IMS, also known as IP Multimedia Subsystem is an IP-based multimedia and telephony core network technology, which was introduced by 3GPP and 3GPP2 standards and is based on IETF Internet protocols. IMS is based on a set of specifications describing the Next Generation Networking (NGN) architecture involving the implementation of IP based telephony and multimedia services. It contains the specification of a framework and a complete architecture enabling the integration of video, voice, data and mobile network technology on top of an IP-based infrastructure (Amirth, n.d.).
IMS is access technology independent since it supports IP-to-IP session over wired IP, wireless (i.e., 802.11,802.15, CDMA, etc), and packet data along with GSM/EDGE/UMTS and other packet data applications.

 IMS Architecture

In IMS, the networking infrastructure is subdivided into individual functions with standardized interfaces (reference point) between each of them. Every reference point defines both the operating functions and the protocol over the. Figures 1 and 2 show the IMS architecture overview.
The IMS architecture is split into three main layers containing a number of individual entities.

Figure 1: IMS architecture
Figure 2 presents a graphical overview of the IMS core entities. The combination of legacy mobile signaling networks, other IP multimedia networks, and the PSTN entities form the external interface functions. The combination of BGCF, CFCF, MGCF, and MRCF form the Sequencing and Control Functions. The combination of HSS and SLF form the Storage and Reference Functions. UE covers the User Interface Functions and the combination of MGW and MRFP form the Media Processing Functions. The interfaces between BGCF and MGCF and CDCF are of Ml type. The interface between MGCF and CSCF is Mg and the interface between WGW and MGCF is of M1 type.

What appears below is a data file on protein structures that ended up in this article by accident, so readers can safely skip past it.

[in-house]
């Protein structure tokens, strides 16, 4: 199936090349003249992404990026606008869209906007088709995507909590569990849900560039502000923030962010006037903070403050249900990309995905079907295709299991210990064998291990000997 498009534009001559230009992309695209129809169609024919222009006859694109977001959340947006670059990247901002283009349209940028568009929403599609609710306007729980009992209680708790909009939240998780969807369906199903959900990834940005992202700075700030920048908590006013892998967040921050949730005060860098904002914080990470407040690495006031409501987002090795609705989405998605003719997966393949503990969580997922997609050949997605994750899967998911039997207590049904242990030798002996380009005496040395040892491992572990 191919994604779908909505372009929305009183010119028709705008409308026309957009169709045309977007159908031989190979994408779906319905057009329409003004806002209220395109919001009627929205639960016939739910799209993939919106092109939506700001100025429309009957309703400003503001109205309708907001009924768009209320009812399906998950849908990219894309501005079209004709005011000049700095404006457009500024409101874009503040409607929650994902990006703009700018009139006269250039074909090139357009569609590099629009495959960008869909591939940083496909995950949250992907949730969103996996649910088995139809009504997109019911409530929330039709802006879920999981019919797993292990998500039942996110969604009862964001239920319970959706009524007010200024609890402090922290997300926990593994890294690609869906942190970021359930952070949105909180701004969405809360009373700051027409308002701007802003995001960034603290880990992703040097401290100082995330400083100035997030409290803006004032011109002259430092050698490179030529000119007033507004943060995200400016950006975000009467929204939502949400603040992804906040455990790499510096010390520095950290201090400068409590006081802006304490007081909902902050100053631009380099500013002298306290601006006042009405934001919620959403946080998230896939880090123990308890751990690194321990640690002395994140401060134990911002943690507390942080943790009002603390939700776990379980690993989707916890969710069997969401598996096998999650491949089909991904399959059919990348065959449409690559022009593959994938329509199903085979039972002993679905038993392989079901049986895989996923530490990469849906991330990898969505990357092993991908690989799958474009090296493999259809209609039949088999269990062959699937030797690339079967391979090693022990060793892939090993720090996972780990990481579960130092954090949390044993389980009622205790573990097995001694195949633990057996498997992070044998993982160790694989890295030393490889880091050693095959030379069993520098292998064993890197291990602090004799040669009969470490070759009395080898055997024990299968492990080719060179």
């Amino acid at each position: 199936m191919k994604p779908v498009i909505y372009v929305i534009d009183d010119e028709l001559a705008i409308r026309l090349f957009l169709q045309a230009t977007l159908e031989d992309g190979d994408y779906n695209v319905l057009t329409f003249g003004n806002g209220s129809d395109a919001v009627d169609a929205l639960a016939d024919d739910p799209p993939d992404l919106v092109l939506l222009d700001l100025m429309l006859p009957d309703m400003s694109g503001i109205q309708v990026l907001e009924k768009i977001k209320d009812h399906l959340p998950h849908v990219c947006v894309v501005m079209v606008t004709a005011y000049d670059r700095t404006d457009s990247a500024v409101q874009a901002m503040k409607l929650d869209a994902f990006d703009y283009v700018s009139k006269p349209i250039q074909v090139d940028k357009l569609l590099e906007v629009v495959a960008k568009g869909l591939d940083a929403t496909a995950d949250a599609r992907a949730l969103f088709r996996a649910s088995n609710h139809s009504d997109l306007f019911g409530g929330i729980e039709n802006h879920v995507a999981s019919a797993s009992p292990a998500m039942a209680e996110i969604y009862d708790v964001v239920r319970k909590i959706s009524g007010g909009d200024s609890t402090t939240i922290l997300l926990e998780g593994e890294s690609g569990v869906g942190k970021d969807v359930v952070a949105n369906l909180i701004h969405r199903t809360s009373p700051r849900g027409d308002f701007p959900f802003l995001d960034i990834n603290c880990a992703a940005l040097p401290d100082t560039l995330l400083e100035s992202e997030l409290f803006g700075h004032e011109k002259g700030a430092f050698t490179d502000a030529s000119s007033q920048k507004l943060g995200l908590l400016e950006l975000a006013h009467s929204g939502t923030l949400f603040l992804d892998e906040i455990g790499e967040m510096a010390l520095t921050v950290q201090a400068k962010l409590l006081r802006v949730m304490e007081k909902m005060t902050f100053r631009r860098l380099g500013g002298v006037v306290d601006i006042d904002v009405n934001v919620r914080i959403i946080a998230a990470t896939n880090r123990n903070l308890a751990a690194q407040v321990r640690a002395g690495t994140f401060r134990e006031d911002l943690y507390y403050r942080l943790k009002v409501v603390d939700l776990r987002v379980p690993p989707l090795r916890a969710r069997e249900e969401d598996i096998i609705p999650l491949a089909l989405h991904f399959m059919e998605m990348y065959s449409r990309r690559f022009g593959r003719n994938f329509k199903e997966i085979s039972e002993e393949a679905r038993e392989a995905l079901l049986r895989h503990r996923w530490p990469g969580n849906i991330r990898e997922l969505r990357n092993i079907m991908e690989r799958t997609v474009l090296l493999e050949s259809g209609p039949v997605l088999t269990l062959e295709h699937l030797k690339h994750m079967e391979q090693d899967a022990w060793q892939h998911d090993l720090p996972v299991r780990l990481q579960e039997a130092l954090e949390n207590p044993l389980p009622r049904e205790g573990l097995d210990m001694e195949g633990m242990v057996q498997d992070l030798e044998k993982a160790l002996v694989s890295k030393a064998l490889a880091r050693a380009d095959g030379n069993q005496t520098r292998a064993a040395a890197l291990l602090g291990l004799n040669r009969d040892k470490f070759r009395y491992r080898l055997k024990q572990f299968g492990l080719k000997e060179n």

Figure 2: IMS core network 
The traffic types are of two major categories; Data/Bearer and signaling/control types. The PSTN link between PSTN and MGW entities contain CSD (TDM) traffic and the Data/bearer, such as Mb interface, contains IPv6 traffic. The rest of the interfaces contain signaling and control traffic, including: MEGACO (H.248), ISUP, SIP, QoS (COPS), MAP/TCAP, and other types of traffic.

Transport and Endpoint Layer

This layer is involved in setting up sessions and providing bearer services and initiating and terminating SIP signaling procedures. This layer is also responsible for providing the media gateways to convert the VoIP data to the PSTN TDM format.

Session Control Layer

This layer includes Call Session Control Function (CSCF), which provides the routing for the SIP signaling messages and the endpoints for the registration. The routing functionality enables the SIP signaling to be routed to the correct application servers. Through communicating with the transport and endpoint layer, the CSCF is able to guarantee QoS.

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